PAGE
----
The De armis Romanis and the Exemplum of Roman Imperialism
The Roman Foundations of the Law of Nations : Alberico Gentili and the Justice of Empire
This chapter calls into question any fundamental unity between the De iure belli and the De armis Romanis. It cites numerous examples casting doubt on the ascription of an unwavering pro-Roman stance to Gentili, and points to similarities between the De iure belli and arguments put forward by the ‘Accusator’, Picenus, in the first book of De armis Romanis. The chapter stresses the Ciceronian pedigree of the De armis, drawing attention to the important similarities to what was known of Cicero's (partly lost) recreation of the Carneadean debate in the third book of his De re publica, and suggests that Gentili might very well have intended to supply a supplement to the celebrated debate with his De armis Romanis. It is argued that there are important breaks and substantive discontinuities between the De iure belli and the De armis, which are explained by situating the two works in different aspects of Gentili's biography and career.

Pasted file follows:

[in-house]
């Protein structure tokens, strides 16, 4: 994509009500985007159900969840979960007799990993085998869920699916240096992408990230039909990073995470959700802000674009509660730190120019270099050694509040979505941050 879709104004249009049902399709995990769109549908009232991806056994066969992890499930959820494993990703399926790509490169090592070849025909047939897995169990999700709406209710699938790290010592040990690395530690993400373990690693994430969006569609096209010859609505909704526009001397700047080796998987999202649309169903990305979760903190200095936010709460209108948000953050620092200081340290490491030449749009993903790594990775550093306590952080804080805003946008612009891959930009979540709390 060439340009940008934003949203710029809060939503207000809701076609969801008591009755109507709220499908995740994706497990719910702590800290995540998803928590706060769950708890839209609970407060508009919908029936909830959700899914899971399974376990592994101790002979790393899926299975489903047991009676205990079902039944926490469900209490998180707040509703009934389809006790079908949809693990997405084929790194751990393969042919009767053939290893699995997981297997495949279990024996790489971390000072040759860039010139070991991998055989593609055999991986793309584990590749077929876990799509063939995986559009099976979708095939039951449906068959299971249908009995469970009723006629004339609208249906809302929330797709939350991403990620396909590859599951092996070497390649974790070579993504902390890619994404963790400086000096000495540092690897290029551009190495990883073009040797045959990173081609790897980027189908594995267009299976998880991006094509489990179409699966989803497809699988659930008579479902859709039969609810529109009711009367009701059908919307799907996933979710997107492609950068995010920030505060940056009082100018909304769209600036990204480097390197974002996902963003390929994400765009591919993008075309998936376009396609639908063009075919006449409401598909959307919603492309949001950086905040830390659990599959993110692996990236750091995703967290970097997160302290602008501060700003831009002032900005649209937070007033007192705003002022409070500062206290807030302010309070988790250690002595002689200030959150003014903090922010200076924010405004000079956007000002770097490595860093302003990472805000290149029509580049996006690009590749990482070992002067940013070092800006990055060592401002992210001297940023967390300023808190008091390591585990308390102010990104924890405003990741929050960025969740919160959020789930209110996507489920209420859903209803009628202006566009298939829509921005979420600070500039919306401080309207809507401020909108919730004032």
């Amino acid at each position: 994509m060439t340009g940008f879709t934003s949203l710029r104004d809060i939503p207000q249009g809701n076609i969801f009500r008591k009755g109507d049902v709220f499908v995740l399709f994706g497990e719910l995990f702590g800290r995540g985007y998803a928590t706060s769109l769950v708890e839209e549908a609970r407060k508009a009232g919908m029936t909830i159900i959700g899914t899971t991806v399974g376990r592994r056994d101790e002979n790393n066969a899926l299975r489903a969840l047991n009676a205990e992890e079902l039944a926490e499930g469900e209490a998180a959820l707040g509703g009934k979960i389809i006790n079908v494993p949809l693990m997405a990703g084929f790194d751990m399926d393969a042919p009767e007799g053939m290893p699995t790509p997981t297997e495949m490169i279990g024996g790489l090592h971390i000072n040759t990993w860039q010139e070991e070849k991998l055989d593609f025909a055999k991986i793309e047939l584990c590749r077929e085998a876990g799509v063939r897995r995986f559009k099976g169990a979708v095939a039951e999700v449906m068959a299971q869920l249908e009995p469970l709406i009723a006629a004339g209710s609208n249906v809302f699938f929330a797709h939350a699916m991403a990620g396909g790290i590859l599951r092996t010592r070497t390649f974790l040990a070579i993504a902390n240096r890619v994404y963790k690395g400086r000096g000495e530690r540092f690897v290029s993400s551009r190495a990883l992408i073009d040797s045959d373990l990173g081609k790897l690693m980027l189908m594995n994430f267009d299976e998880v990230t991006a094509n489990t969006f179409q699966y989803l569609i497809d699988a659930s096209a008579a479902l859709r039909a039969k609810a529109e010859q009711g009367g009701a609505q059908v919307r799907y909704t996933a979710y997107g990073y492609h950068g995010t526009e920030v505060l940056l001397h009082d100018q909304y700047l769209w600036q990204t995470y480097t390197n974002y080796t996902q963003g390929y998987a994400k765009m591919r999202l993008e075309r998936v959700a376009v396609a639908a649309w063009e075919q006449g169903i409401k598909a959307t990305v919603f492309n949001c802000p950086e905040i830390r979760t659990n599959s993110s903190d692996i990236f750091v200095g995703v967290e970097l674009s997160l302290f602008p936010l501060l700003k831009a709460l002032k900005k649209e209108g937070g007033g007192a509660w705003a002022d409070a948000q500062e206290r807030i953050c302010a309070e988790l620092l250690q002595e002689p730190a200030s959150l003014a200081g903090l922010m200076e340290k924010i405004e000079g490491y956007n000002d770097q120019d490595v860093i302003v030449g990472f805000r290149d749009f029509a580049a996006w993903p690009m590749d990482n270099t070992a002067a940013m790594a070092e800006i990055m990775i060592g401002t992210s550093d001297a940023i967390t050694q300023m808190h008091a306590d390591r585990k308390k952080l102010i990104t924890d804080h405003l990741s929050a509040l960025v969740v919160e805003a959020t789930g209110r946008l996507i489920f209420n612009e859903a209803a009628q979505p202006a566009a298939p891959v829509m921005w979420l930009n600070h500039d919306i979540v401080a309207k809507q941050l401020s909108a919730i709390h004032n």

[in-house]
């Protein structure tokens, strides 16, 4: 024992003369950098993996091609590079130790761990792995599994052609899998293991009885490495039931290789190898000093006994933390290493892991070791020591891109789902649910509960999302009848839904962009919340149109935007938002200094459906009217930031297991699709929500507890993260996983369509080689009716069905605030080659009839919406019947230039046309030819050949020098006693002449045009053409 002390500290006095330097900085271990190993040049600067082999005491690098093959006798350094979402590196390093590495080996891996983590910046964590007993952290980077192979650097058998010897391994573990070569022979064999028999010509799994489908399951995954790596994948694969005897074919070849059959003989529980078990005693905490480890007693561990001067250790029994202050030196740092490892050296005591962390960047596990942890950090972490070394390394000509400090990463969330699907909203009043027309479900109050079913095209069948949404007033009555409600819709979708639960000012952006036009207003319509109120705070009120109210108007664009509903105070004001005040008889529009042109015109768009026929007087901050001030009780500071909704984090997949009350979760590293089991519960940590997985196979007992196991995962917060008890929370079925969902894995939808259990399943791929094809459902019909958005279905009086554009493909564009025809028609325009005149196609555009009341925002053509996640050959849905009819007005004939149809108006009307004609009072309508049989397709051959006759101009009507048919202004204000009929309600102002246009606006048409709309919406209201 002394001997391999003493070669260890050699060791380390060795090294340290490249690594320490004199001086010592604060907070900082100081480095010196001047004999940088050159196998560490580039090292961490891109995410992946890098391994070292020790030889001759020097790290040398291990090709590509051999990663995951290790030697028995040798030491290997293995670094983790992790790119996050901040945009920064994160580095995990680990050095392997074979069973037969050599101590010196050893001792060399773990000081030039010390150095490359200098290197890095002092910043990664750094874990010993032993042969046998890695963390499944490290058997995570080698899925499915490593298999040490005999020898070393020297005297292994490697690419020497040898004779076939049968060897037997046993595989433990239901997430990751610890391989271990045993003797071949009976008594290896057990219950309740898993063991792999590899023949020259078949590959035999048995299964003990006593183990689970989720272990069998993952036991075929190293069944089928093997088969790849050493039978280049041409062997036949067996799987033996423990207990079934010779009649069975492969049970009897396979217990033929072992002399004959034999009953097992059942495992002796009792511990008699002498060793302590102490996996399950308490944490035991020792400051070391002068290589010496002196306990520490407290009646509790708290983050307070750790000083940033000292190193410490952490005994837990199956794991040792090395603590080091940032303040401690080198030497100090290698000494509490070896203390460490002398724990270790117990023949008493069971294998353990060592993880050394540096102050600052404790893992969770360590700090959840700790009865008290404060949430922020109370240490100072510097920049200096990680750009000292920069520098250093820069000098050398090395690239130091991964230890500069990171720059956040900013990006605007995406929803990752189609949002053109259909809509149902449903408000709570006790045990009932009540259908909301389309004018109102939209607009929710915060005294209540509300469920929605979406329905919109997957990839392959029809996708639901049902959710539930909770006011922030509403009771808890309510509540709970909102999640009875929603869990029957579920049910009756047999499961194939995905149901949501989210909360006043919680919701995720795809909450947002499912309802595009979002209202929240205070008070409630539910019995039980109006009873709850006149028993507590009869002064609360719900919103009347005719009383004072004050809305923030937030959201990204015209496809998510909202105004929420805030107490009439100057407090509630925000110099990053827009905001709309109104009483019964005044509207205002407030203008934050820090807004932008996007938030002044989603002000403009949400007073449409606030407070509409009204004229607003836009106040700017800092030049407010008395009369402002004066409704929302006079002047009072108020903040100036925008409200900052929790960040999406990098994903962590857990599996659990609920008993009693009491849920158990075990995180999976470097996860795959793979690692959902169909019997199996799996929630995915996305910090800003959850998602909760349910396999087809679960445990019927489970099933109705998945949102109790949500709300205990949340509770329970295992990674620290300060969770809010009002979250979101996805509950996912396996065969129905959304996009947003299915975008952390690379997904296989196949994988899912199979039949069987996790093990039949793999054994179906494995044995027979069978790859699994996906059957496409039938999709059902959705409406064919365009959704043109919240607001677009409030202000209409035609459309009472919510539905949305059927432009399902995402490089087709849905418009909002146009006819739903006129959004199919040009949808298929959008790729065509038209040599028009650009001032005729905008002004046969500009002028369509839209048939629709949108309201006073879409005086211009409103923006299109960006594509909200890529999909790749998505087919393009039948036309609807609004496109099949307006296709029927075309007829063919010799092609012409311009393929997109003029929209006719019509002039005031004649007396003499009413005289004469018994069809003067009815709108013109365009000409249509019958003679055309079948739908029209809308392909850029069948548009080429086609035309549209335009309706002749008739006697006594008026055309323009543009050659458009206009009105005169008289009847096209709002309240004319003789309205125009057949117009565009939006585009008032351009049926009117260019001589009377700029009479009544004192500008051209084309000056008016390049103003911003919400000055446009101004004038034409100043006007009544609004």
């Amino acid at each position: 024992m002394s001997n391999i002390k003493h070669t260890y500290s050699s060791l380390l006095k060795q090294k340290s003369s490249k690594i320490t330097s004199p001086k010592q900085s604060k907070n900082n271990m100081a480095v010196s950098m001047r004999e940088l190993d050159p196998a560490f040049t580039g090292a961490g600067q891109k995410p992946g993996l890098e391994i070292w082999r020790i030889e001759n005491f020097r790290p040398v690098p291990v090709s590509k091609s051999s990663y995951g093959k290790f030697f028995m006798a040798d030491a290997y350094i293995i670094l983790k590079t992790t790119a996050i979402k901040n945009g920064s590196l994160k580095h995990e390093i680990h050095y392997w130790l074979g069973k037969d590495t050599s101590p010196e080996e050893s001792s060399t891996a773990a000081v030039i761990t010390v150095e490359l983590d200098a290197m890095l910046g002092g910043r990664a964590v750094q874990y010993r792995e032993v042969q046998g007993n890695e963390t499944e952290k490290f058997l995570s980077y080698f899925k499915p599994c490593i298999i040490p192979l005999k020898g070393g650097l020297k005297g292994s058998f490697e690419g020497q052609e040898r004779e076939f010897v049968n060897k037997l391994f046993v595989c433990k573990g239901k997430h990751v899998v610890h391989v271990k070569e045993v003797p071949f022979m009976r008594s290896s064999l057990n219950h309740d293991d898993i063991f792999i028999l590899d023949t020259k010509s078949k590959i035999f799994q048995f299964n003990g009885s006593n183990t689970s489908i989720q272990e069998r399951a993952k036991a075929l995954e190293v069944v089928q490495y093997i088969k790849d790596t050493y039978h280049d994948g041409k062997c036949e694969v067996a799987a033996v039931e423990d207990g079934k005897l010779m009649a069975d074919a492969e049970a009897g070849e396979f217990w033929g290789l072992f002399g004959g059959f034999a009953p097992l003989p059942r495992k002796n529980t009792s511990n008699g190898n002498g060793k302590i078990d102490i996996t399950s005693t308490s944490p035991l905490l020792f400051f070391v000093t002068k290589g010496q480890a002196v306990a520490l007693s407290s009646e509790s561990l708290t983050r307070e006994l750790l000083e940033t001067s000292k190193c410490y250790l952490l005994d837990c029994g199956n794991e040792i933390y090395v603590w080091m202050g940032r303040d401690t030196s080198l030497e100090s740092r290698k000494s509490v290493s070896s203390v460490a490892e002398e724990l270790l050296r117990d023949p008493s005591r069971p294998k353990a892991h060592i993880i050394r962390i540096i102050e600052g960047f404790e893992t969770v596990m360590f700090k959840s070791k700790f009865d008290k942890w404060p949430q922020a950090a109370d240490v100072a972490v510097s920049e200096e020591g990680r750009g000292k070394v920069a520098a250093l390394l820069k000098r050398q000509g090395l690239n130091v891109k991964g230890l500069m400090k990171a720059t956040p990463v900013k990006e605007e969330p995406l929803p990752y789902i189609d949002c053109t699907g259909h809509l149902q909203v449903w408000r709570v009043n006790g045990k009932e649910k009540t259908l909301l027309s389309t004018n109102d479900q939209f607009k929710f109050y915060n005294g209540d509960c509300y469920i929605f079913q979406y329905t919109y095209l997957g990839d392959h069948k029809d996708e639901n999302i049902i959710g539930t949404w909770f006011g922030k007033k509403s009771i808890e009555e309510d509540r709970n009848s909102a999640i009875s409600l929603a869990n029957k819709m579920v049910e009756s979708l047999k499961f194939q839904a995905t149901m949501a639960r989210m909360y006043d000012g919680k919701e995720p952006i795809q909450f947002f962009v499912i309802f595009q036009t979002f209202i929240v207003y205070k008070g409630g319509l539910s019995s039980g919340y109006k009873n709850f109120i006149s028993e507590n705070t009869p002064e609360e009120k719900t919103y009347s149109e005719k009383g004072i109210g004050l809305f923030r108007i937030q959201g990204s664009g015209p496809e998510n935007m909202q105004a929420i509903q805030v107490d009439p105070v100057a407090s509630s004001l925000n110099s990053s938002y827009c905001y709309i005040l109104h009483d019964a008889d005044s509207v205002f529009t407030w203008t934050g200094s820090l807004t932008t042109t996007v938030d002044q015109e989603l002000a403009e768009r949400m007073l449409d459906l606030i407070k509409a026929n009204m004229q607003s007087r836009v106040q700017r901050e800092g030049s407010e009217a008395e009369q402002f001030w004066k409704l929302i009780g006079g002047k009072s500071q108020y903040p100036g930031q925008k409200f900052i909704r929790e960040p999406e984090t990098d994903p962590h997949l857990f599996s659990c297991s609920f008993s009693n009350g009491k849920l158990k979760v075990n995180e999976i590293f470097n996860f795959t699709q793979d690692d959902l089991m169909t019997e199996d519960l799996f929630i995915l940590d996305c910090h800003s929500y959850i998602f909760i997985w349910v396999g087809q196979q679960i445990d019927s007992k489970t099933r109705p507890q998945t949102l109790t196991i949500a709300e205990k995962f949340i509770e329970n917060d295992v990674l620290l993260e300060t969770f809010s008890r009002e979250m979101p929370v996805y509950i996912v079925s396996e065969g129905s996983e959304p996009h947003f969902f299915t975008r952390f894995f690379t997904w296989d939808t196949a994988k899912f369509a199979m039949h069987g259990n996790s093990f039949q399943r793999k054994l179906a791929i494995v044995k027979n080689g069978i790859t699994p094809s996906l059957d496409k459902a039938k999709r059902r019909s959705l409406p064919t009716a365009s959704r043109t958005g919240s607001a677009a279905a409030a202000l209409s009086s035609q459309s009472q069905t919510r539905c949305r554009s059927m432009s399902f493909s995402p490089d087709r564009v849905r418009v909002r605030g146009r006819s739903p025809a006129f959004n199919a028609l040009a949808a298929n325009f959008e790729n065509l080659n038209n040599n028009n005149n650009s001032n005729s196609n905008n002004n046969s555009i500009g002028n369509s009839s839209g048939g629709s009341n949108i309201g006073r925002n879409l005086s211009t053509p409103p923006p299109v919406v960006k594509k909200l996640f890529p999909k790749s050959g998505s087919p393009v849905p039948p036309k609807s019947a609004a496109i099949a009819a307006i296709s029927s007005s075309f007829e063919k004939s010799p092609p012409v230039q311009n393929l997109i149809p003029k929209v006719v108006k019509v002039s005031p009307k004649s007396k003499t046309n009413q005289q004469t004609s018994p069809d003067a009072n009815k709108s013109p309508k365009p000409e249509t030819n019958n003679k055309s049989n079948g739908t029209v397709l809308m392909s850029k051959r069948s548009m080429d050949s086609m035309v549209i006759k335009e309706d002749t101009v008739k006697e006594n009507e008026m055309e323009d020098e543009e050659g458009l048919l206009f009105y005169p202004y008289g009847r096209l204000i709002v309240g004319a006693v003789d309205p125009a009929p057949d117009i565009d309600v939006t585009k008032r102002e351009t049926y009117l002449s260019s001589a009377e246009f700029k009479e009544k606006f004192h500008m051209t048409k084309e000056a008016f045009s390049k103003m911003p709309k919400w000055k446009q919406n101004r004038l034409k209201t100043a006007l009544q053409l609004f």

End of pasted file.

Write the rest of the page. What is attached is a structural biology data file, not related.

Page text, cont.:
“The De armis Romanis and the Exemplum of Roman Imperialism.” The Roman Foundations of International Law. Benedict Kingsbury and Benjamin Straumann, eds. Oxford University Press, 2010.